Organization and Use of Co-webs

 

CS 1315

CS 1315 consists of a banner section and a main body.  The banner contains links that are displayed throughout navigation of the websites.  It consists of pages for announcements, weekly comments, homework questions, homework display, help with tools, and a soap box discussion.

 

The announcements page, maintained by the teacher and teaching assistants, is used for administrative announcements such as cancelled office hours, new information available on the co-web, and recitation instructions and information.  Students can ask homework and grading questions on the weekly comments and homework pages.  Questions are posed here, by students, that are answered mostly by the teachers and teaching assistants.  On these pages, some students post code with errors and ask for help debugging their code.  Students are encouraged to display their current homework assignments on the co-web’s homework gallery pages.  They often add stories to contextualize their creations.  The banner also consists of links to ask questions about the tools students use to complete their coding assignments.  Finally, the soap box provide students with a place to vent.  People use the soapbox to list quotes, ask class questions, talk about sports, and to make announcements about community events.

 

The body of the web page contains information pages set up by the professor, such as the class syllabus, learning objectives, grading policy, etc.  It also contains archived pages of links from previous banner items.  Students will find exam reviews and personal (hobby, entertainment, etc) sites in the body of the main page.  The Midterm Review page consists of all midterm reviews for the current and previous semesters.  For each question on these midterms, there is a link for students to post answers to these problems, comments, or questions about the problem.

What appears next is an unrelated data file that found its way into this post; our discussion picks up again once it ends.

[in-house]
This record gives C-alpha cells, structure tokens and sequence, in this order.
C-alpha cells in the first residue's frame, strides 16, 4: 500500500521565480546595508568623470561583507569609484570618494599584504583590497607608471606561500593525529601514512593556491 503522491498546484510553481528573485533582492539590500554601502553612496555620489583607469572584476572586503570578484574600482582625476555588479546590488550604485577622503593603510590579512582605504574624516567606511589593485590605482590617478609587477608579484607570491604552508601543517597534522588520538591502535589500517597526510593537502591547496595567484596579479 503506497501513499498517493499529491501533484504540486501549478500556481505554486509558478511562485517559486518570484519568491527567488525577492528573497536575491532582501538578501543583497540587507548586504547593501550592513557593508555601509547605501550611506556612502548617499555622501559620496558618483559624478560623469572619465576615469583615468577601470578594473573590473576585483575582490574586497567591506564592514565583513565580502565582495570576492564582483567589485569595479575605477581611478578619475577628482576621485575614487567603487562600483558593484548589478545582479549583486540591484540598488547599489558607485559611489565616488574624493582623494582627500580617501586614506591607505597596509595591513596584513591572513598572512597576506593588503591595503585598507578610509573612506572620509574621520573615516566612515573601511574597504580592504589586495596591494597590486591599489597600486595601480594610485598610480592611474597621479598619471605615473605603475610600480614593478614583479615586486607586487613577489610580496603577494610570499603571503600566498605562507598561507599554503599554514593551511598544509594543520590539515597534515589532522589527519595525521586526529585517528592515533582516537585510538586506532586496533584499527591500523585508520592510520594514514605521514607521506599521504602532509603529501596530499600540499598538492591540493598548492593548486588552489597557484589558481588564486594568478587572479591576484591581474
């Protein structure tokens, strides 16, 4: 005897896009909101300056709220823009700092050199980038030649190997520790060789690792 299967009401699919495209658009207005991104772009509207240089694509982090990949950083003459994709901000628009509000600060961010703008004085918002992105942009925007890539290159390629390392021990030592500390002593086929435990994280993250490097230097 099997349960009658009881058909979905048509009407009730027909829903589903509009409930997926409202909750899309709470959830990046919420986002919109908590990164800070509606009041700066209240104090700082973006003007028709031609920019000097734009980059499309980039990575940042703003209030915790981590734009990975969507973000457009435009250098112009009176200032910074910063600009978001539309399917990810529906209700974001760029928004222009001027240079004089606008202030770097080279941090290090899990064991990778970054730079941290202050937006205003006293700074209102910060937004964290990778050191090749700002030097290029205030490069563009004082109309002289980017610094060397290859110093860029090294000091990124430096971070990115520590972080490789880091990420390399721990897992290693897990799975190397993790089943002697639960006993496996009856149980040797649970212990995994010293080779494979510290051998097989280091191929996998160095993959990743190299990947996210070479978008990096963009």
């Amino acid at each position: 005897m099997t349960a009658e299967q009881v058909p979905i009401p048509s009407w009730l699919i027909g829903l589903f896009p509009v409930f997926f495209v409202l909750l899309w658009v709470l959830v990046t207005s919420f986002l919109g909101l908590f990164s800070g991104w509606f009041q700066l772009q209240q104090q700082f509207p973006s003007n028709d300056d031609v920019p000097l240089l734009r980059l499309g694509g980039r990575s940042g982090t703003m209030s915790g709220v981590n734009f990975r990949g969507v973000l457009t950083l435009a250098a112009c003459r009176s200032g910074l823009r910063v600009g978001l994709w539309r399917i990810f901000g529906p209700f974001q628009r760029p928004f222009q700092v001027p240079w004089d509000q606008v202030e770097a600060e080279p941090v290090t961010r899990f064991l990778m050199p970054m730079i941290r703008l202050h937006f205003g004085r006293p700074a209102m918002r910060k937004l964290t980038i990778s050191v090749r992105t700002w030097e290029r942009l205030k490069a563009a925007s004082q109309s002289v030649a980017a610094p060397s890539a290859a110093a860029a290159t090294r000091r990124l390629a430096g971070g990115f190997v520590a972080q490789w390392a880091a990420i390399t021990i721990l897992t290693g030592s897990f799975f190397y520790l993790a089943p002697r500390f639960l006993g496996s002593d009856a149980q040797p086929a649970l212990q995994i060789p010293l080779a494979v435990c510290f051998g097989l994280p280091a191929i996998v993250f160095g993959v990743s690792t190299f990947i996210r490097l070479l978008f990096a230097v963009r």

The following graphs provide detailed information on how students use the co-webs.  The number of modifications made to the co-web on various dates are used to determine how students comments, questions, and collaborative work correlates to assignment due dates.

 

 

 

 

The graph of modifications to the comments page for the week of November 16th (shown above) shows that comments and questions peaked right before the quiz and pre-quiz date and on the day Homework 5 was turned in.

 

The graph of the amount of modifications made to the soapbox by date shows that even though most comments made on this site were off topic, participation still peaked around major exams.  This could suggest that use of the soapbox centered on students navigating the web site for course-related reasons.